Bradie Tennell becomes Olympic contender at Skate America (video)

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Calling 19-year-old Bradie Tennell a contender to make the Olympic team does not do her justice anymore. She performed like a favorite at Skate America this weekend.

In her senior Grand Prix debut, Tennell earned bronze in Lake Placid, N.Y., with 204.10 points, the highest score by a U.S. woman in international competition since the March 2016 World Championships.

“I was speechless,” Tennell said on NBC. “I still can’t believe it.

“I’m still shaking.”

She shared a podium with Japanese Satoko Miyahara (214.03) and Kaori Sakamoto (210.59).

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Tennell, the 2015 U.S. junior champion, was ninth at last season’s senior nationals after reportedly being slowed by stress fractures in her lower back since May 2015.

She was still young enough for March’s junior worlds, where she was sent and finished seventh.

Tennell then impressed enough in a closed-door U.S. Figure Skating camp in August to earn the third and final American spot in the Skate America field.

“I haven’t been able to train consistently,” in past seasons, Tennell said. “This year, I’ve really been able to kind of get back into the flow of things. I feel like that’s shown in how I’m skating.”

She joined Ashley Wagner and Karen Chen, the top two U.S. women last season, in Lake Placid, openly questioning her confidence on this stage.

Unaccomplished. Unfazed. Tennell outperformed both U.S. champions (though Wagner withdrew during her free skate with an ankle injury, more on that here).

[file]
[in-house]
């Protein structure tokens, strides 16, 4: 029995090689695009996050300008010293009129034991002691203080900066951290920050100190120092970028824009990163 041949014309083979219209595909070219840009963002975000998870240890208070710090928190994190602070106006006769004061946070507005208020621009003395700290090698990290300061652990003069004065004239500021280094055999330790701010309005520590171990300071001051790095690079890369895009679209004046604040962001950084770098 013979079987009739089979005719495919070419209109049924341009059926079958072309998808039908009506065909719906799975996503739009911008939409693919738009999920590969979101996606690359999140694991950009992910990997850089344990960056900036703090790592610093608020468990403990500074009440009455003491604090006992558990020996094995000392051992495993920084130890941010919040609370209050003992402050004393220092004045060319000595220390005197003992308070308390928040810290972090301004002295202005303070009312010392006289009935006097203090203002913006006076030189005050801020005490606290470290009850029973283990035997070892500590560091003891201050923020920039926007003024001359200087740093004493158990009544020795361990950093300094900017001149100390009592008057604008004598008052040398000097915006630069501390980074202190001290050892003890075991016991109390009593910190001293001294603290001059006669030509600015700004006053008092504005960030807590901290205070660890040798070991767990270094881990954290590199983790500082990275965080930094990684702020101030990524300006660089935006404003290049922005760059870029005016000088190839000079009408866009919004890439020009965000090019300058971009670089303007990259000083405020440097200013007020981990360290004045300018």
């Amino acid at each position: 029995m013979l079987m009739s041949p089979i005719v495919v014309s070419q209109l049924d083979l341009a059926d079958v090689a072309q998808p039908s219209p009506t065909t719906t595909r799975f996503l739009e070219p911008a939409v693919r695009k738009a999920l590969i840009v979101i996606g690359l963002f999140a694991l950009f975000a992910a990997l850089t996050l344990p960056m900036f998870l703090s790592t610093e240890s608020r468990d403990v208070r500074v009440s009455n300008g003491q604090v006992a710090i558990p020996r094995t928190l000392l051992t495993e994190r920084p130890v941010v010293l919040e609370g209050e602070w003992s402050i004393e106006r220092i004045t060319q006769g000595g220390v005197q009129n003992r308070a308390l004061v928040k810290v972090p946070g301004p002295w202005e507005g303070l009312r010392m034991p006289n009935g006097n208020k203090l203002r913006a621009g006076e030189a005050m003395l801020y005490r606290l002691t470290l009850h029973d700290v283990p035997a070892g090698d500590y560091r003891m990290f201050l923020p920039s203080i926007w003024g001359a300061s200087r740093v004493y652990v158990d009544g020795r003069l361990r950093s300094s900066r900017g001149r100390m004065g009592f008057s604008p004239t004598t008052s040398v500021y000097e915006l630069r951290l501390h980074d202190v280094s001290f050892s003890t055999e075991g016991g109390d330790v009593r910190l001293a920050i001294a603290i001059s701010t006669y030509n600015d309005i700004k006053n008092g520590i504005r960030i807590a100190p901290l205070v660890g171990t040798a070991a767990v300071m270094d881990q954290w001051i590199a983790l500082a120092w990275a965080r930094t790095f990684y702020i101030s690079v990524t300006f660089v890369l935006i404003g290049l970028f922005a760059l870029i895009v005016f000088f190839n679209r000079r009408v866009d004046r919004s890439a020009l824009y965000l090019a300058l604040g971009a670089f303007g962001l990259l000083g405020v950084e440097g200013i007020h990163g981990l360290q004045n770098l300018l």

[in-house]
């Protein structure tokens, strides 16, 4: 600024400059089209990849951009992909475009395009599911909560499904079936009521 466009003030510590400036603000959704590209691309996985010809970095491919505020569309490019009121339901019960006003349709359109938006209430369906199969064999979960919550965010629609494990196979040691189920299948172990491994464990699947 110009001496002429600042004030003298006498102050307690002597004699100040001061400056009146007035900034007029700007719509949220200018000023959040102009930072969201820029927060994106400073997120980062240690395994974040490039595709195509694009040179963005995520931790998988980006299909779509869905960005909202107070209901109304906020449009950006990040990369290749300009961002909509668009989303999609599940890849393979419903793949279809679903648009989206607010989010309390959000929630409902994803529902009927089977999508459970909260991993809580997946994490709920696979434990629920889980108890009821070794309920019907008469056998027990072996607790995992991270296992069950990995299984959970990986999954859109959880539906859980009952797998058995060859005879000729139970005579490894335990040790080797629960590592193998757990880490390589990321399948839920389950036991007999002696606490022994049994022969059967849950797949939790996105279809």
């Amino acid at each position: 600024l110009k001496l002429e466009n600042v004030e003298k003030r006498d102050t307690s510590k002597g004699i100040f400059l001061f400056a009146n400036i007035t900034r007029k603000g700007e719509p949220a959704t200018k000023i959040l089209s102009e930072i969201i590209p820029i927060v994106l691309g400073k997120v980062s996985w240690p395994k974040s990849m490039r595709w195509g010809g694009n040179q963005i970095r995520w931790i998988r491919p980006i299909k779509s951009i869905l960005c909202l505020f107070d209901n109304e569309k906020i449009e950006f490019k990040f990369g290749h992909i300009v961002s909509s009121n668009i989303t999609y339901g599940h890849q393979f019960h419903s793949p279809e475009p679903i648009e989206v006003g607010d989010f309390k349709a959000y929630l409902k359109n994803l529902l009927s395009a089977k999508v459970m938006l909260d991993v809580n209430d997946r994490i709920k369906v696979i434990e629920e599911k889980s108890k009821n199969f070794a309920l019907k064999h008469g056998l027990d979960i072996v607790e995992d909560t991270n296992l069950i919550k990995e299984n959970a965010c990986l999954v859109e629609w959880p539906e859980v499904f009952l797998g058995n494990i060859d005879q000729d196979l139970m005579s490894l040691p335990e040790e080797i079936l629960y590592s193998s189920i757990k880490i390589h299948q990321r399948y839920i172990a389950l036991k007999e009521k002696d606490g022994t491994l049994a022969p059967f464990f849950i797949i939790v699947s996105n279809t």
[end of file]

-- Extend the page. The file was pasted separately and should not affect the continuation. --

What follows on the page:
Tennell received positive grades of execution on all 15 of her jumps between two programs. With zero under rotations.

Her score is not Olympic medal caliber, but none of the U.S. women have impressed this season. Tennell is the top U.S. woman in the world rankings this season in 12th place.

The Olympic team will be chosen by a committee, based not only on nationals results but by performances in major competition from the last year.

“I did my job,” Tennell said. “I think I have [put myself in the Olympic conversation].”

If Tennell repeats her Skate America performances at U.S. Champs, even with a lack of senior international experience, she’s likely headed to PyeongChang.

Unthinkable even a few months ago.

“I’m just going to go there and do what I know how to do and, you know, let the chips fall where they may,” she said.

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VIDEO: Skater dislocates shoulder in Skate America fall

Top U.S. women’s scores this season
Bradie Tennell — 204.10
Mirai Nagasu — 194.46
Mariah Bell — 188.56
Ashley Wagner — 183.94
Angela Wang — 183.85
Karen Chen — 182.80

New generation of male figure skaters owns spotlight at worlds; preview

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Nobody in the men’s field at figure skating worlds owns an Olympic or world title for the first time since 1985. This could lead to the best U.S. men’s results in years.

Yuzuru HanyuJavier Fernandez and Patrick Chan combined to win every gold medal since 2011, but all of them ended their seasons at the Olympics.

This week in Milan, the four leading men, who just competed in their first Olympics, are all 20 years or younger. And that includes two Americans.

Nathan Chen can become the first world singles champion from the U.S. since Evan Lysacek in 2009. Chen and Vincent Zhou could be the first U.S. men to finish in the top five together since Lysacek and Johnny Weir in 2005. Chen, Zhou and Max Aaron could make up the best U.S. trio at a worlds in more than 20 years.

Start with Chen. The 18-year-old said he planned to compete this week regardless of what happened at the Olympics, but after his struggles in the team event and individual short programs, the quad master nailed his free skate, came home to California and said he took maybe one day off of training before this event.